Supe proposes plan to clean graffiti, parks 

The city agencies responsible for cleaning up streets and graffiti and caring for city parks could see a workforce boost under a proposal submitted Tuesday by Board of Supervisors President Aaron Peskin.

Peskin said that years of budget cuts have led to "dirtier streets and less well-kept parks" and San Francisco is "sorely lacking city services that we need."

Peskin submitted a request to use a portion of this budget year’s surplus to pay for one month’s worth of salaries for 20 new city workers in the Department of Public Works for tasks such as street cleaning and graffiti cleanup, and 36 new city workers with the Recreation and Park Department for tasks such as park patrol officers and gardeners.

Peskin’s funding request would use about $400,000 of the surplus to pay for these workers’ salaries during the last month of the current fiscal year with the expectation that the positions will continue to be funded during the next fiscal year, which begins July 1. The new positions would cost a total of $4.85 million during the next fiscal year.

The budget request comes less than three months before Mayor Gavin Newsom will submit The City’s balanced budget to the Board of Supervisors for approval.

"We’re happy to see that the supervisor supports the mayor’s greening plans for The City," Newsom spokesman Nathan Ballard said. "And we will take this into consideration when we submit a balanced budget to the supervisors on June 1."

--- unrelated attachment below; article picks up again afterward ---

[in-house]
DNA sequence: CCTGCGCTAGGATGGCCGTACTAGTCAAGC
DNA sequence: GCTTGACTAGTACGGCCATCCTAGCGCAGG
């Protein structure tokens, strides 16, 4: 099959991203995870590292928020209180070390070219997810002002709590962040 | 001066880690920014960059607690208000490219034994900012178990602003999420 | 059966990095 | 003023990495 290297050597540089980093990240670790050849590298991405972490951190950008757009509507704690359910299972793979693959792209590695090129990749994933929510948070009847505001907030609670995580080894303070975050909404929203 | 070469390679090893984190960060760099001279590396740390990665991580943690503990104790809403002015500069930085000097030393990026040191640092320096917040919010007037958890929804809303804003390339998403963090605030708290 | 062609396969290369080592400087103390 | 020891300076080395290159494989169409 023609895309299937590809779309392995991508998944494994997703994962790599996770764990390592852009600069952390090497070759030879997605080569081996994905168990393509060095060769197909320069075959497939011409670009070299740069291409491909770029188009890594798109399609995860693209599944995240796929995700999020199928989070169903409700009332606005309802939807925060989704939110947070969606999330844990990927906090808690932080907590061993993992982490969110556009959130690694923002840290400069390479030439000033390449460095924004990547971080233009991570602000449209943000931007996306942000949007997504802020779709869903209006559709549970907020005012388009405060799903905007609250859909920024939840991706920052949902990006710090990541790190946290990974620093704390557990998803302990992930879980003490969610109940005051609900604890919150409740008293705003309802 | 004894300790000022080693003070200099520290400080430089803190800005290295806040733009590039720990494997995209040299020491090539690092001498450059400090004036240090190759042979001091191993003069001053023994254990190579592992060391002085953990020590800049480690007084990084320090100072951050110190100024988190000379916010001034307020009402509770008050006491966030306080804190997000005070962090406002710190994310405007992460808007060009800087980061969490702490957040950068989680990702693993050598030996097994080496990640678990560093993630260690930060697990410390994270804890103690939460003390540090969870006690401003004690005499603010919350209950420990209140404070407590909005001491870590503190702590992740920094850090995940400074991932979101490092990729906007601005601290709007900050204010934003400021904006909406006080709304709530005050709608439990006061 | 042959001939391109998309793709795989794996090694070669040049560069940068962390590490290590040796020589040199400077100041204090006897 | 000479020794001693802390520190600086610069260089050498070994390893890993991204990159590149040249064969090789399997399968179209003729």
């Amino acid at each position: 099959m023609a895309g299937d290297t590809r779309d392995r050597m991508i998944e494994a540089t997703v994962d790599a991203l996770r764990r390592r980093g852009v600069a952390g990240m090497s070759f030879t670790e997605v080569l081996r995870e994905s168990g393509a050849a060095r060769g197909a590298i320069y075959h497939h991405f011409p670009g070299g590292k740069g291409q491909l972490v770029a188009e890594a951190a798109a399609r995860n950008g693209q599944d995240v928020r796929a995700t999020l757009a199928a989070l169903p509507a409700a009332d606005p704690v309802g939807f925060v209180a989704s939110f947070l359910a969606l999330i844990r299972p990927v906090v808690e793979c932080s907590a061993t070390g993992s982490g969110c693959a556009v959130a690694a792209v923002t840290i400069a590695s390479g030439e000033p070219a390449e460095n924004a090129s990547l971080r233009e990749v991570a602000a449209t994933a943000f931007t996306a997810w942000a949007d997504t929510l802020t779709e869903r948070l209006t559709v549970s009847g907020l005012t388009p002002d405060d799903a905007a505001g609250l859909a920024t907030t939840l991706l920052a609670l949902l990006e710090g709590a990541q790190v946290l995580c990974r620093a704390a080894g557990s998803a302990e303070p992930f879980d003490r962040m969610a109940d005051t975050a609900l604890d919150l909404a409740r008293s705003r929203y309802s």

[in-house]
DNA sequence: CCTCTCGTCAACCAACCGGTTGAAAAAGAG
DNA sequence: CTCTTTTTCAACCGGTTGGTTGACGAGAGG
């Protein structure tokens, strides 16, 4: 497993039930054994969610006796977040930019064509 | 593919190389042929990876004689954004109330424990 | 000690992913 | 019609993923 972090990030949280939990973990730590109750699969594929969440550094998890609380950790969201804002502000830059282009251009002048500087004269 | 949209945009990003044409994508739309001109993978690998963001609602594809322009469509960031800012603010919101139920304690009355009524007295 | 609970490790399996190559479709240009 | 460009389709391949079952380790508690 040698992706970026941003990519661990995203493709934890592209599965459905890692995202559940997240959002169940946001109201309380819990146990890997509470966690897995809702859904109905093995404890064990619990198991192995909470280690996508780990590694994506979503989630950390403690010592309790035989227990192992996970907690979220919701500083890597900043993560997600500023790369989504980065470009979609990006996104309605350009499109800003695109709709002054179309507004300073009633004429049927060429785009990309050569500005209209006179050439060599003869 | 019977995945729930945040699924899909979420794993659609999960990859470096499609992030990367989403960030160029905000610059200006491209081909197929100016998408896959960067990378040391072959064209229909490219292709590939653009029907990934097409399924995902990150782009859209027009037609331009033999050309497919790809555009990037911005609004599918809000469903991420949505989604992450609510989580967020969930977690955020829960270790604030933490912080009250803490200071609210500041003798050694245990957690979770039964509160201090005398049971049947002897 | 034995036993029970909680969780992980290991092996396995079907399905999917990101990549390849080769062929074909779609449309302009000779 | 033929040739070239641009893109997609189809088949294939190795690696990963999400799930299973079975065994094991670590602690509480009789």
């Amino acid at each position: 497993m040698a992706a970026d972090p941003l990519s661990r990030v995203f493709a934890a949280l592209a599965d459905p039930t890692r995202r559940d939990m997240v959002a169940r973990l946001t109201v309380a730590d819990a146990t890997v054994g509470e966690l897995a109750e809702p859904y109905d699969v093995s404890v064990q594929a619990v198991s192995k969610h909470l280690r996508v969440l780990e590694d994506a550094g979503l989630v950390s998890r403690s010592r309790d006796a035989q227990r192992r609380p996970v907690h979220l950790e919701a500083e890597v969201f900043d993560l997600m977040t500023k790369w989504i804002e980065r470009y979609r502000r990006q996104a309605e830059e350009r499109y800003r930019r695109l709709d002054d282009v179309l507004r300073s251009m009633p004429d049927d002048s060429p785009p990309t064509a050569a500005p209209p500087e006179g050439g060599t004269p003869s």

Peskin said he was submitting the funding request "as really a placeholder for a robust discussion about what the fiscal year 07-08 budget should look like, and reminding this body and the public what cuts we undertook in the economic downturn that have resulted in dirtier streets and less well-kept parks."

Isabel Wade, executive director of the Neighborhood Parks Council, said the additional positions would move The City in the right direction after staff reductions have left many neighborhood parks "dog-eared and shabby." She also said that a lack of park control officers has led to an unsavory element, such as drug dealers, populating some parks.

In other action

TRINITY PLAZA PROJECT WINS APPROVAL: The massive 1,900-rental unit Trinity Plaza development proposed for a corner lot at Market and Eighth streets will become a reality after winning unanimous approval Tuesday from the Board of Supervisors.

Under an agreement reached with local developer Angelo Sangiacomo after four years of planning and negotiating, tenants of the existing Trinity Plaza apartments — which will be demolished — will have the choice to move into 360 of the proposed 1,900 units at their existing rent levels, and the units will be put under The City’s rent-control laws. Sangiacomo has also agreed to offer 15 percent of the remaining 1,540 units at below-market rate.

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